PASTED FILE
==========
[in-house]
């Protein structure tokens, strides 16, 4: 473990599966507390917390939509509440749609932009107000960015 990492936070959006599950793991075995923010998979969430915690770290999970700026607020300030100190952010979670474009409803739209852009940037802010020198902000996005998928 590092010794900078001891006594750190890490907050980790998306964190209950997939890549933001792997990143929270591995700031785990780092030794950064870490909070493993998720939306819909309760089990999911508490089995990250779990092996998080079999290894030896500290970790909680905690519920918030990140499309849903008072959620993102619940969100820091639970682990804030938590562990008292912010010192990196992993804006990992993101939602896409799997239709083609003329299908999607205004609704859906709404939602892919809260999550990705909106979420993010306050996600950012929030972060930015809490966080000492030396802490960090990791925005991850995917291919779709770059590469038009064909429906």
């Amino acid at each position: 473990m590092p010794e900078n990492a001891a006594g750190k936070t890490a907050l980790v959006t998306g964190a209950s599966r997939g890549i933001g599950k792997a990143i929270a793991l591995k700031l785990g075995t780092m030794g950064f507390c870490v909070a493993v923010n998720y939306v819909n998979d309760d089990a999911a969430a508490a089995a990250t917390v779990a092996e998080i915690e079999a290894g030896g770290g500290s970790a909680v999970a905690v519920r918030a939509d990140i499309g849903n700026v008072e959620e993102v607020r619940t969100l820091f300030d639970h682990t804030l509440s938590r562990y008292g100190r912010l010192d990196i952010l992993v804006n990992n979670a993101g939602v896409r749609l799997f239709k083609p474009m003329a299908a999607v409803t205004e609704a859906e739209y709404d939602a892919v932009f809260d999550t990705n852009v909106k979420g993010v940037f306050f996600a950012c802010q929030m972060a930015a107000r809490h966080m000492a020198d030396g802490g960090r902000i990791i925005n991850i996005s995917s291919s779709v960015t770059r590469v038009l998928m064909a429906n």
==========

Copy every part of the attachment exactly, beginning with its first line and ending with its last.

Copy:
[in-house]
């Protein structure tokens, strides 16, 4: 473990599966507390917390939509509440749609932009107000960015 990492936070959006599950793991075995923010998979969430915690770290999970700026607020300030100190952010979670474009409803739209852009940037802010020198902000996005998928 590092010794900078001891006594750190890490907050980790998306964190209950997939890549933001792997990143929270591995700031785990780092030794950064870490909070493993998720939306819909309760089990999911508490089995990250779990092996998080079999290894030896500290970790909680905690519920918030990140499309849903008072959620993102619940969100820091639970682990804030938590562990008292912010010192990196992993804006990992993101939602896409799997239709083609003329299908999607205004609704859906709404939602892919809260999550990705909106979420993010306050996600950012929030972060930015809490966080000492030396802490960090990791925005991850995917291919779709770059590469038009064909429906």
């Amino acid at each position: 473990m590092p010794e900078n990492a001891a006594g750190k936070t890490a907050l980790v959006t998306g964190a209950s599966r997939g890549i933001g599950k792997a990143i929270a793991l591995k700031l785990g075995t780092m030794g950064f507390c870490v909070a493993v923010n998720y939306v819909n998979d309760d089990a999911a969430a508490a089995a990250t917390v779990a092996e998080i915690e079999a290894g030896g770290g500290s970790a909680v999970a905690v519920r918030a939509d990140i499309g849903n700026v008072e959620e993102v607020r619940t969100l820091f300030d639970h682990t804030l509440s938590r562990y008292g100190r912010l010192d990196i952010l992993v804006n990992n979670a993101g939602v896409r749609l799997f239709k083609p474009m003329a299908a999607v409803t205004e609704a859906e739209y709404d939602a892919v932009f809260d999550t990705n852009v909106k979420g993010v940037f306050f996600a950012c802010q929030m972060a930015a107000r809490h966080m000492a020198d030396g802490g960090r902000i990791i925005n991850i996005s995917s291919s779709v960015t770059r590469v038009l998928m064909a429906n």